Instead of pulled pork or turkey breasts, why not consider pulled turkey BBQ? You can do it ahead of time; roast off a whole large enough turkey (you may be able to find it really inexpensive as it's almost Thanksgiving anyway) . Allow it to become cool enough to pull the meat off the bones. I make a sauce of apple cider vinegar, water, butter, hot sauce, brown sugar, worcestershire, granulated garlic, chopped onion, a sprinkling of red pepper flakes & salt and simmer over low heat until it reduces. Stir in the turkey and into the oven for about 30 minutes. I serve it with cole slaw, baked beans & dinner rolls for sandwiches. My daughter says the sauce is so good she can drink it out of the pot! :) And you'll have a carcass for soup later.
As for dessert, another few options are a sheet cake (which would be easier than baking cookies for 80) or perhaps a bread pudding or trifle which I usually serve in a punch bowl, but you can do the same in a few disposal aluminum pans.
I'm not going to offer food suggestions but some other points. Playing caterer in your own workplace can affect your work image, so keep that in mind. Liking to do it, over many years I ran into both extremes, from being seen as the less-professional-woman-who-cooks to having a superior be so impressed that I got offered a better job. But the reaction you get may not be neutral. Also, no matter what you serve, providing lunch for 80 people is a HUGE amount of work that will consume most or all of the day you do it, plus prep time, hauling equipment, and cleanup. So think about this: what's in it for you?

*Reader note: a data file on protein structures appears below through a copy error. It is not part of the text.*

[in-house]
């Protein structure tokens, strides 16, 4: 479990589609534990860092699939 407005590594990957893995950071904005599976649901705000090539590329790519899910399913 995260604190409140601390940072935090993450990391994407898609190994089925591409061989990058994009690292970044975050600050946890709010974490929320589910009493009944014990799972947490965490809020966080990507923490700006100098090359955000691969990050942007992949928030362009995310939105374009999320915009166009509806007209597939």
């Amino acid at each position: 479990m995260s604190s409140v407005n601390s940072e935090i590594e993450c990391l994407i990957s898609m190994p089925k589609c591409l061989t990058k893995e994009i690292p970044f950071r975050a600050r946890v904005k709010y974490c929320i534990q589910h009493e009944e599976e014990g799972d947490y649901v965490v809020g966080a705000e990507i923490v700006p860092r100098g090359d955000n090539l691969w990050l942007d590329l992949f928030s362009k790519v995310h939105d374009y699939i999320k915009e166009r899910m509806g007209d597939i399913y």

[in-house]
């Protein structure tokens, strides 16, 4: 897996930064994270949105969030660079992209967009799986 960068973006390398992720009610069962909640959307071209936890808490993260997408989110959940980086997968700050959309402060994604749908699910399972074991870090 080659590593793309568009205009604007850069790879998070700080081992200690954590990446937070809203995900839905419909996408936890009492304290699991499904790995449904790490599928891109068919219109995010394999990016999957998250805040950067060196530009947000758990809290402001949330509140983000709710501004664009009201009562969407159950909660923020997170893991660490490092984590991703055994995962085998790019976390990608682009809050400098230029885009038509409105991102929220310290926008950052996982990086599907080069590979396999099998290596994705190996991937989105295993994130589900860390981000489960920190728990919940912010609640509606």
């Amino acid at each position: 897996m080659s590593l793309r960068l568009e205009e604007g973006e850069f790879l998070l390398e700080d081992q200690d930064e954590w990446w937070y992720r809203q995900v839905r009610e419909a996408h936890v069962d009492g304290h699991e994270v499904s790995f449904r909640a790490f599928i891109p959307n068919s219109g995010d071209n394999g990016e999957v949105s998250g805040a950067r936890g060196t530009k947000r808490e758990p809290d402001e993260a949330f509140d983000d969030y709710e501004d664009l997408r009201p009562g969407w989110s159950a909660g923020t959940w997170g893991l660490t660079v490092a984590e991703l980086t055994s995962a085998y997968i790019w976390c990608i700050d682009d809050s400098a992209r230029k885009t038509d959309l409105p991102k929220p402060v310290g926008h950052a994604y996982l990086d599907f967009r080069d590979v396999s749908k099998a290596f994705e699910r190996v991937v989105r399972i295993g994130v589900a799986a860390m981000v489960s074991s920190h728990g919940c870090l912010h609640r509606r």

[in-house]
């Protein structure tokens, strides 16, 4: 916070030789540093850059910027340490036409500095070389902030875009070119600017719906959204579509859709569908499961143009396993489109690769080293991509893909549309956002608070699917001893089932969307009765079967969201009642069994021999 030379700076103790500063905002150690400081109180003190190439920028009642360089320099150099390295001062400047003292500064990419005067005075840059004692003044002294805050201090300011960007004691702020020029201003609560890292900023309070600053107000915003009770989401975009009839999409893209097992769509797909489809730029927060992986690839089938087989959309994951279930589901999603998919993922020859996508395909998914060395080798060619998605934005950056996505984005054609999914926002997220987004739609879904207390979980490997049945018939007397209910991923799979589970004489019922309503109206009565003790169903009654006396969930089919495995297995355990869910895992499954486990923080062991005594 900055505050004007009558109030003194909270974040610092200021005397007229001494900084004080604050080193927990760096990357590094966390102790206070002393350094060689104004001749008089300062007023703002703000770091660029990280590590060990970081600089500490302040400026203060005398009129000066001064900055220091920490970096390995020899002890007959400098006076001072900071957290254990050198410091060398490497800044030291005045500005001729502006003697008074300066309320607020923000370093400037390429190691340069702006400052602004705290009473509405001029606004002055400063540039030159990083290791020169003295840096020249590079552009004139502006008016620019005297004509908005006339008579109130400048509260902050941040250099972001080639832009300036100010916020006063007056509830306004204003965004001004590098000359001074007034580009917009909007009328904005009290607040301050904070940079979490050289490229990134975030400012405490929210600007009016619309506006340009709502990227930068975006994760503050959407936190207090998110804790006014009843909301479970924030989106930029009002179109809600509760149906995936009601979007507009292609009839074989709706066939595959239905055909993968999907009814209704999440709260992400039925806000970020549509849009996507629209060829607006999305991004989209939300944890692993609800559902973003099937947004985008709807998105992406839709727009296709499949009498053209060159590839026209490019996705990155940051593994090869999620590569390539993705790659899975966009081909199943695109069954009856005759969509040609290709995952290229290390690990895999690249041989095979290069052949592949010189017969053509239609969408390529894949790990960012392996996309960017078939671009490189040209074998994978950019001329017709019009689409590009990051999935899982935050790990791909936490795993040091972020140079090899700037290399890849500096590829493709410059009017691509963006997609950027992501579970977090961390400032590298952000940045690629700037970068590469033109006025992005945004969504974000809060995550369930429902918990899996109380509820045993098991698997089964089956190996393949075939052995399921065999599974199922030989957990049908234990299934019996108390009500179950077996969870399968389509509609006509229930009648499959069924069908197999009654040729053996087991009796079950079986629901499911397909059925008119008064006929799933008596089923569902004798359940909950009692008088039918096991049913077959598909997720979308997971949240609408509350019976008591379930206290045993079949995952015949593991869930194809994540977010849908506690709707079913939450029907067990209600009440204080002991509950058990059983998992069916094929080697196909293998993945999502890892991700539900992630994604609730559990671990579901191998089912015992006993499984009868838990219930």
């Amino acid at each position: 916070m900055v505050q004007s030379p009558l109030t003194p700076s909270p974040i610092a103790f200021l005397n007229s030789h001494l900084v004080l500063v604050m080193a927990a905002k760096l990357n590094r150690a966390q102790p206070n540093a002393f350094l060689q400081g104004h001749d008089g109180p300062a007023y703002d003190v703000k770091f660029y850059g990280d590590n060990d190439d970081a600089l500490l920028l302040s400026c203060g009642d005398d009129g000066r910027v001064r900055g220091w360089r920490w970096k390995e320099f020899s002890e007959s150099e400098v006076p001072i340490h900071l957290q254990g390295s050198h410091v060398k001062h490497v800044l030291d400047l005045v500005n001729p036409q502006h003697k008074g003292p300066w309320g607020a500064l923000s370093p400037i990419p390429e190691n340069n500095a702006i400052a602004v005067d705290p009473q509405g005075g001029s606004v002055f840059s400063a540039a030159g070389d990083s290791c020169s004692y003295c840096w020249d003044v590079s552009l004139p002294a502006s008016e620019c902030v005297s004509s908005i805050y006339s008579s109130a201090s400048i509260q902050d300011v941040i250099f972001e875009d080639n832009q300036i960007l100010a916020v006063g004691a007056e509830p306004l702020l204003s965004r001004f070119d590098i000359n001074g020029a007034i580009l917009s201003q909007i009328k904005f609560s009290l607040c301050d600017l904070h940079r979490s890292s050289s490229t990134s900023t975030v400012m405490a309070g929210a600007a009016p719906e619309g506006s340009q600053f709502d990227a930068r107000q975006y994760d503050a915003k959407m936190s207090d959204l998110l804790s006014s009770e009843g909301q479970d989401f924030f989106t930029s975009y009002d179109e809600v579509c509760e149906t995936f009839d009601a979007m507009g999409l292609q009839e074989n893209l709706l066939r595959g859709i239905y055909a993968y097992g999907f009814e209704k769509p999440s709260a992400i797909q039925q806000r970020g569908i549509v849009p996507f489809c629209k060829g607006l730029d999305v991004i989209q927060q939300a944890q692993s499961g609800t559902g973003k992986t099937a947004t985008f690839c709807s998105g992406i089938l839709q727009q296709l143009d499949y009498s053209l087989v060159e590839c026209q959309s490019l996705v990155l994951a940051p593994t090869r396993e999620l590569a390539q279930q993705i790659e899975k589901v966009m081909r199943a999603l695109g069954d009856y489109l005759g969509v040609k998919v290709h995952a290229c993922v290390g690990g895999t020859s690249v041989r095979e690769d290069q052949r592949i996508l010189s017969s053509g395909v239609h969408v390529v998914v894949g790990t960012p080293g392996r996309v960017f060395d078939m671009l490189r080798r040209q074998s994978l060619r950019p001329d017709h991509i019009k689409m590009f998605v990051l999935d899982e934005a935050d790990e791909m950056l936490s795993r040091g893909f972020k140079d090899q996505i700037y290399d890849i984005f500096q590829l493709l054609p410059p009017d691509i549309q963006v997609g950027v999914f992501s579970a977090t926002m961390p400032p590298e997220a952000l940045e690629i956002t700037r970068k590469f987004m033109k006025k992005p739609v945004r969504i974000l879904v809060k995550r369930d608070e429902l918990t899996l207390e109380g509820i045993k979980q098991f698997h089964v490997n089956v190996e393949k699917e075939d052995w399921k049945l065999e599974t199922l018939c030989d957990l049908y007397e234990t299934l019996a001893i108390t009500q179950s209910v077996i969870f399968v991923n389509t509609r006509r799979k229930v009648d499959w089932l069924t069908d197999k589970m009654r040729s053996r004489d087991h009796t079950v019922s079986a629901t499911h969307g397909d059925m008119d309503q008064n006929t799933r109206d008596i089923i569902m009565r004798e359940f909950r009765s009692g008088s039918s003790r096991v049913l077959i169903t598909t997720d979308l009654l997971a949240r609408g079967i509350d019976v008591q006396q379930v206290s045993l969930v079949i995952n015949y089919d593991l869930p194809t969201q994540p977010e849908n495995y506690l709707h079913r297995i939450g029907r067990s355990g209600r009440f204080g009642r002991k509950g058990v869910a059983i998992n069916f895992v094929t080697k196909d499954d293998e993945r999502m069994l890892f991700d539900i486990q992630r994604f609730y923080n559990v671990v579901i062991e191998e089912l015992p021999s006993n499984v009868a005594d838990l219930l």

Very well-put. I had all sorts of reactions when tasked with increasing attendance at a 'mandatory' monthly project meetings. I had different restaurants deliver and that went well, but then I had PeaPod (groceries) deliver and put together 'better-than-deli' platters and some interesting things. Everyone loved it and i could do more for less, but the project exec saw me then as a 'suzy homemaker.' And another time, when I brought lunch to a group of ladies I'd volunteered with, I had one say, 'I don't do WIERD.' Some people just want gloppy food...... others may get the idea that you're being 'uppity.'